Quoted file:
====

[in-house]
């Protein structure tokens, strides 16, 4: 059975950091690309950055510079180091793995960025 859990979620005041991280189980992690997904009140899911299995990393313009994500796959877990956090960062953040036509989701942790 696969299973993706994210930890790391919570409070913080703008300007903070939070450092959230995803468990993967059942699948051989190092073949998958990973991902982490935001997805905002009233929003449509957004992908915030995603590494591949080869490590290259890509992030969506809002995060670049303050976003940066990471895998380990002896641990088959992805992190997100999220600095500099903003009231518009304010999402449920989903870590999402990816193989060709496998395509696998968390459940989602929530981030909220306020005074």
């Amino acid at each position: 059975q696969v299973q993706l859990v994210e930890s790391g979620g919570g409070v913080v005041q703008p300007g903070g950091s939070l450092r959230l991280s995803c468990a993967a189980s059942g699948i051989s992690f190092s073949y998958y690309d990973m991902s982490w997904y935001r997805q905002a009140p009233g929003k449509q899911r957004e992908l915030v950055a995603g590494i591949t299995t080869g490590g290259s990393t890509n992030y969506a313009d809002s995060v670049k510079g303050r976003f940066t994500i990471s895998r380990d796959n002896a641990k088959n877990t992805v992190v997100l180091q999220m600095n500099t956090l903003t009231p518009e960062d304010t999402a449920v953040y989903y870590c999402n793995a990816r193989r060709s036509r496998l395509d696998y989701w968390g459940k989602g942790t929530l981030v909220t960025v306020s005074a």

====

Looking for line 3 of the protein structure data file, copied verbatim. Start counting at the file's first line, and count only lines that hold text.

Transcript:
């Amino acid at each position: 059975q696969v299973q993706l859990v994210e930890s790391g979620g919570g409070v913080v005041q703008p300007g903070g950091s939070l450092r959230l991280s995803c468990a993967a189980s059942g699948i051989s992690f190092s073949y998958y690309d990973m991902s982490w997904y935001r997805q905002a009140p009233g929003k449509q899911r957004e992908l915030v950055a995603g590494i591949t299995t080869g490590g290259s990393t890509n992030y969506a313009d809002s995060v670049k510079g303050r976003f940066t994500i990471s895998r380990d796959n002896a641990k088959n877990t992805v992190v997100l180091q999220m600095n500099t956090l903003t009231p518009e960062d304010t999402a449920v953040y989903y870590c999402n793995a990816r193989r060709s036509r496998l395509d696998y989701w968390g459940k989602g942790t929530l981030v909220t960025v306020s005074a």